- It can happen that the Speaker accepts the resignation when it is tendered, on the belief that the same has been tendered in a bonafide fashion but after sometime if s/he comes to realise that there has been malafide reason behind the resignation, due action can be taken.
- The fact is that the Speaker does not have a legal tool in his hand to actually hold that particular person accountable and to return that particular resignation.
- Anti-Defection Law should be made applicable only in a situation where there is a vote for survival of the government or trust vote of no confidence motion.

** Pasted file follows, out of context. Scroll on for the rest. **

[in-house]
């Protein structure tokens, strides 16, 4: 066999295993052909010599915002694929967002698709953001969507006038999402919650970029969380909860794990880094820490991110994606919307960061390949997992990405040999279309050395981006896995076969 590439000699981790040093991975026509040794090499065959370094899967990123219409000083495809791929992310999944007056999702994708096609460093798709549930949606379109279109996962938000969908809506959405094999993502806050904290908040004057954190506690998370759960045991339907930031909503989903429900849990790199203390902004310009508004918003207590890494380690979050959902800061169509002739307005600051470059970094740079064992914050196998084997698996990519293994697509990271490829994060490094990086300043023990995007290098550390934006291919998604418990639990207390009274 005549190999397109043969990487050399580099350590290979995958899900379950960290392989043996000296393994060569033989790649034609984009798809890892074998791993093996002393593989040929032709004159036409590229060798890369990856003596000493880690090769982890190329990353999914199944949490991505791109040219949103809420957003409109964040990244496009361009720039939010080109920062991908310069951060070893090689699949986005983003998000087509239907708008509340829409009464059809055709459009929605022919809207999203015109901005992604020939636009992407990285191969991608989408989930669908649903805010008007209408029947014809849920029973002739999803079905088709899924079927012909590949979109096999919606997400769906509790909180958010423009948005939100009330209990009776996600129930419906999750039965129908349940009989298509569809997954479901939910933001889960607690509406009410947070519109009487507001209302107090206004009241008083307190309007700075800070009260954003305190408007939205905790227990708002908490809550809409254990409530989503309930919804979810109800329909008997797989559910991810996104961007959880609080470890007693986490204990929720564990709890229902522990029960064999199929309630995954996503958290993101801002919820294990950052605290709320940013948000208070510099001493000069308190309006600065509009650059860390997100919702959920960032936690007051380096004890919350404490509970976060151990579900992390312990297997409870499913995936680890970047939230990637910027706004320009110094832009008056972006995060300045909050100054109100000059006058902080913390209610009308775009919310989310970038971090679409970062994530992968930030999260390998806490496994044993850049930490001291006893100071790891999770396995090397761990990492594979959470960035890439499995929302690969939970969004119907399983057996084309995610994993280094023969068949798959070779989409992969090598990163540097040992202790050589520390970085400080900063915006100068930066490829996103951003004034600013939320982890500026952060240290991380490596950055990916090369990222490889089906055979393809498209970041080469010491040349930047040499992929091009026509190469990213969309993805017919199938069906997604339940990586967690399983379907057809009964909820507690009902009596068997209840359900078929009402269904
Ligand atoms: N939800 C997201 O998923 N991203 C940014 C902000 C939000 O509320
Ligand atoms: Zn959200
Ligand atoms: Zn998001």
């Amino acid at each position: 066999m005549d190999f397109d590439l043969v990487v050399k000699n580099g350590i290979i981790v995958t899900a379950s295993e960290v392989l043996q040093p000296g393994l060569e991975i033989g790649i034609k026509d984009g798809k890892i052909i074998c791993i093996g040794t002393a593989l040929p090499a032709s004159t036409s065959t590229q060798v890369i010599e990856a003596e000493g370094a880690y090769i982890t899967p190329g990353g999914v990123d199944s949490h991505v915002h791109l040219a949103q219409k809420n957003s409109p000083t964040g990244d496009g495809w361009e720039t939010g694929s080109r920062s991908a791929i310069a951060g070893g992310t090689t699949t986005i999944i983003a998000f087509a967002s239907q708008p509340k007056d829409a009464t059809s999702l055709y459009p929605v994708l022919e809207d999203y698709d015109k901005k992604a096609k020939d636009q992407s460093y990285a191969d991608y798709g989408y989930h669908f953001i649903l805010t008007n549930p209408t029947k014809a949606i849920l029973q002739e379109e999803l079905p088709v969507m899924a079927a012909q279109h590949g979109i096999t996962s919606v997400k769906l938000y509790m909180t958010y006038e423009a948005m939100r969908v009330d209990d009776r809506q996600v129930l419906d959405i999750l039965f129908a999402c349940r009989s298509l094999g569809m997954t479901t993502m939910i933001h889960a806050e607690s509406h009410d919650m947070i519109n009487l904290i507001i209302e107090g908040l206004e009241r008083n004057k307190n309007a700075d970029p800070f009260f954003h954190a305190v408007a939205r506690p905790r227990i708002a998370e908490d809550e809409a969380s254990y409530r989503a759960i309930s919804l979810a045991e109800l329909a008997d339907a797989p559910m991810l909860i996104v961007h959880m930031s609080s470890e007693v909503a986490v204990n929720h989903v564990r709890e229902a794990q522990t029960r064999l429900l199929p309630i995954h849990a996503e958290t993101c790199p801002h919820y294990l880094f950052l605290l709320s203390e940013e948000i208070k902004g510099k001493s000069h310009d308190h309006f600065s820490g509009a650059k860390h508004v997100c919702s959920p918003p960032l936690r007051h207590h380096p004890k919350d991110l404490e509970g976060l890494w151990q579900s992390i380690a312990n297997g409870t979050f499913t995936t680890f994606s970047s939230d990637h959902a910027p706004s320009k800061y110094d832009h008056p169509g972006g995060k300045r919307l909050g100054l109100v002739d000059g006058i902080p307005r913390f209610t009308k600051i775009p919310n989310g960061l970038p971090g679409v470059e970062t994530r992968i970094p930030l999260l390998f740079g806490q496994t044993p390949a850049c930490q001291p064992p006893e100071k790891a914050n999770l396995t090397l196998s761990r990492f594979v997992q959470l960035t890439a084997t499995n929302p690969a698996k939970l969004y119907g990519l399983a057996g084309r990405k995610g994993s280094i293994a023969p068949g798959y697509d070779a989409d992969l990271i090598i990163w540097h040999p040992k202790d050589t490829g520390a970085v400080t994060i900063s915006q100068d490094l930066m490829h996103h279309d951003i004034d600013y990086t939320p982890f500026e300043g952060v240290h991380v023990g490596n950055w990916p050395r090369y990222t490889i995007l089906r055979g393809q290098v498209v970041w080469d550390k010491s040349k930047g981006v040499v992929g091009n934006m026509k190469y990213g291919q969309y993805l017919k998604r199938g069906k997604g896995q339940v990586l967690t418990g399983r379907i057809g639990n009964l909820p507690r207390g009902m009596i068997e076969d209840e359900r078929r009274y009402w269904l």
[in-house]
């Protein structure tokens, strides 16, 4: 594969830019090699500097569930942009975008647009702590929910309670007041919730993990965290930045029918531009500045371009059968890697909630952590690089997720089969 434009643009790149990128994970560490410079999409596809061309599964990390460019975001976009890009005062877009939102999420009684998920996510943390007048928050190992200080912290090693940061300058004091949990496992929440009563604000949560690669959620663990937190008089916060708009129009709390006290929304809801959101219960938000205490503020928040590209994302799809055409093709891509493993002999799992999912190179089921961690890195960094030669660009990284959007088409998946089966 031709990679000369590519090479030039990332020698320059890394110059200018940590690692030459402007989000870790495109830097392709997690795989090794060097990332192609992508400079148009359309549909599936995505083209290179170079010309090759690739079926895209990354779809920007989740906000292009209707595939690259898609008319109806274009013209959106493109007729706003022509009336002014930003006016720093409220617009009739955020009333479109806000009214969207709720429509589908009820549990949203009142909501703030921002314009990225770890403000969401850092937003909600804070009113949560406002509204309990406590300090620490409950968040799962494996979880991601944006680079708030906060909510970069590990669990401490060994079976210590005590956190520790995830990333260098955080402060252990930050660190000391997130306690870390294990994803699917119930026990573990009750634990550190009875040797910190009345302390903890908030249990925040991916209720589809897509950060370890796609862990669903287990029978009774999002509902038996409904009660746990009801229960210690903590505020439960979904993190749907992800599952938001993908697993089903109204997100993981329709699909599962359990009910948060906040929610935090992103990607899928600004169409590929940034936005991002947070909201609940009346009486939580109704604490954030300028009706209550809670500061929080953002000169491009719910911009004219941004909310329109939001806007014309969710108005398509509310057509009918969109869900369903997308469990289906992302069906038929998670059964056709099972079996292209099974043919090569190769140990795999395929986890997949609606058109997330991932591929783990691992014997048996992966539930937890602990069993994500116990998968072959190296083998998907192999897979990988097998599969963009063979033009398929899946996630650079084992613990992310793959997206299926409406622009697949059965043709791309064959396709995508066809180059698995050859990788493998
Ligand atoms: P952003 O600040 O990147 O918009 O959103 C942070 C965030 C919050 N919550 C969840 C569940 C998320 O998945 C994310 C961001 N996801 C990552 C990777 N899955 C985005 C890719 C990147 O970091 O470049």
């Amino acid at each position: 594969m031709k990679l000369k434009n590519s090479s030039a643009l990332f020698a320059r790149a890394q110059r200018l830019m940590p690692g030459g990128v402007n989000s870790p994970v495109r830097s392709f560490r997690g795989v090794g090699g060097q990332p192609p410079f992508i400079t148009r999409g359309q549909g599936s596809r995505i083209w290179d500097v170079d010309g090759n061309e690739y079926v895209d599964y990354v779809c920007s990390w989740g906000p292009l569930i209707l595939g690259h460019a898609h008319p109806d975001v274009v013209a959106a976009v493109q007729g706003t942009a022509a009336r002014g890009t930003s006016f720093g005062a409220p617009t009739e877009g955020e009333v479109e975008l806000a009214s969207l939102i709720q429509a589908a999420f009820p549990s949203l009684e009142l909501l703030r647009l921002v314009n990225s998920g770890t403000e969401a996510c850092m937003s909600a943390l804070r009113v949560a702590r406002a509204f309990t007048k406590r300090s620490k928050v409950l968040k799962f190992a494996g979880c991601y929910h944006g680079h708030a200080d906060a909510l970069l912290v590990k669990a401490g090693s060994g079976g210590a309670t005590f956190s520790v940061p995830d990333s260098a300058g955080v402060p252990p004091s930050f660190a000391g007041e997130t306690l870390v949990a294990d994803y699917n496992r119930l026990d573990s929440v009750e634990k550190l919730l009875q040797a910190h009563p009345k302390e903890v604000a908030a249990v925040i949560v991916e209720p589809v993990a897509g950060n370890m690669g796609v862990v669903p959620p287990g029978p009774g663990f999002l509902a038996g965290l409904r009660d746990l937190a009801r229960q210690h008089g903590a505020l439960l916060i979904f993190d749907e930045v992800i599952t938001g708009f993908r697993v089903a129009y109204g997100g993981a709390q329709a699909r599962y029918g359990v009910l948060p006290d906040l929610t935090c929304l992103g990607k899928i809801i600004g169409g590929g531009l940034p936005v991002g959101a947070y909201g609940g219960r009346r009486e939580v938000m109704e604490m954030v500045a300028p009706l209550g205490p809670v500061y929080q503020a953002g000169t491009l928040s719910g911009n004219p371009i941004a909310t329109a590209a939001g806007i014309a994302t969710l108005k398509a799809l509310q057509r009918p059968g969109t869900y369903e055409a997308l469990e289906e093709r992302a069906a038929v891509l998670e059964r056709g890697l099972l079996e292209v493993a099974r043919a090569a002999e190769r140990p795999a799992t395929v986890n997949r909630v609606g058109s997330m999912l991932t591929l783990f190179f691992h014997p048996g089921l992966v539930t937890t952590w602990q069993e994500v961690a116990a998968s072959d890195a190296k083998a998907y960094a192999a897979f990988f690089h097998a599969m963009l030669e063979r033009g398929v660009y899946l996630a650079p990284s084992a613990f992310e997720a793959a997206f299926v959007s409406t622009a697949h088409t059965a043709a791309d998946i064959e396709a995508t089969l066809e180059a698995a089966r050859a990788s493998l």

- The Speaker’s power regarding such issue can be given to the governor or the President as in the case of Office of Profit or there should be a tribunal which can decide such cases.
- There has to be some way out for the cases in which the MPs or MLAs genuinely feel that they should not be voting on party lines. Also, there should be an option that a conscientious politician can resign and stand for election again, if he doesn't agree with the party line.
- There is a need to provide the Speaker with a timeline i.e. providing him/ her specified number of days for reviewing a resignation.
- The Speaker needs to strike a distinction between bonafide political reasons and malafide political reasons.